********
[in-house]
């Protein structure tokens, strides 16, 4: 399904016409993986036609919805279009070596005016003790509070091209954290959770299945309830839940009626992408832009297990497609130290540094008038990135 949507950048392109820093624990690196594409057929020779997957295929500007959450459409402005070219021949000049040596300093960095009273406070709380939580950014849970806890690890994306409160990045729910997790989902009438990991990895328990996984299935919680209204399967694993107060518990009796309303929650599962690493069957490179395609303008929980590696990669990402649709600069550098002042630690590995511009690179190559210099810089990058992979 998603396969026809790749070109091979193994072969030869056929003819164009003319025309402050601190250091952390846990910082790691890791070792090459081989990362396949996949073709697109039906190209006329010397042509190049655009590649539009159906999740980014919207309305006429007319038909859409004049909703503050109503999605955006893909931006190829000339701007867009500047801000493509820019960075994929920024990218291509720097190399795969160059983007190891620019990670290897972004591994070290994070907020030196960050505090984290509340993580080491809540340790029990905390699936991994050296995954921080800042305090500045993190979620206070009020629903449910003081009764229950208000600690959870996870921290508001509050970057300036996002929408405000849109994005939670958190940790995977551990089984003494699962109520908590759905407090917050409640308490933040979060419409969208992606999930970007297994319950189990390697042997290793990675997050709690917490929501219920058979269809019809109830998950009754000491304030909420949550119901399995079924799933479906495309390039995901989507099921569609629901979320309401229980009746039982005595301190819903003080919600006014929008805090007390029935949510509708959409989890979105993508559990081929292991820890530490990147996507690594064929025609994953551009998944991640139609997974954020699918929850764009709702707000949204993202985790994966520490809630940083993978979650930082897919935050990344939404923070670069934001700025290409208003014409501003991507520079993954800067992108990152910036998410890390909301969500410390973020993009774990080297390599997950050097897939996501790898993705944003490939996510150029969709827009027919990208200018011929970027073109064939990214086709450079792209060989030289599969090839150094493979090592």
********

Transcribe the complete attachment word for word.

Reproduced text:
[in-house]
């Protein structure tokens, strides 16, 4: 399904016409993986036609919805279009070596005016003790509070091209954290959770299945309830839940009626992408832009297990497609130290540094008038990135 949507950048392109820093624990690196594409057929020779997957295929500007959450459409402005070219021949000049040596300093960095009273406070709380939580950014849970806890690890994306409160990045729910997790989902009438990991990895328990996984299935919680209204399967694993107060518990009796309303929650599962690493069957490179395609303008929980590696990669990402649709600069550098002042630690590995511009690179190559210099810089990058992979 998603396969026809790749070109091979193994072969030869056929003819164009003319025309402050601190250091952390846990910082790691890791070792090459081989990362396949996949073709697109039906190209006329010397042509190049655009590649539009159906999740980014919207309305006429007319038909859409004049909703503050109503999605955006893909931006190829000339701007867009500047801000493509820019960075994929920024990218291509720097190399795969160059983007190891620019990670290897972004591994070290994070907020030196960050505090984290509340993580080491809540340790029990905390699936991994050296995954921080800042305090500045993190979620206070009020629903449910003081009764229950208000600690959870996870921290508001509050970057300036996002929408405000849109994005939670958190940790995977551990089984003494699962109520908590759905407090917050409640308490933040979060419409969208992606999930970007297994319950189990390697042997290793990675997050709690917490929501219920058979269809019809109830998950009754000491304030909420949550119901399995079924799933479906495309390039995901989507099921569609629901979320309401229980009746039982005595301190819903003080919600006014929008805090007390029935949510509708959409989890979105993508559990081929292991820890530490990147996507690594064929025609994953551009998944991640139609997974954020699918929850764009709702707000949204993202985790994966520490809630940083993978979650930082897919935050990344939404923070670069934001700025290409208003014409501003991507520079993954800067992108990152910036998410890390909301969500410390973020993009774990080297390599997950050097897939996501790898993705944003490939996510150029969709827009027919990208200018011929970027073109064939990214086709450079792209060989030289599969090839150094493979090592």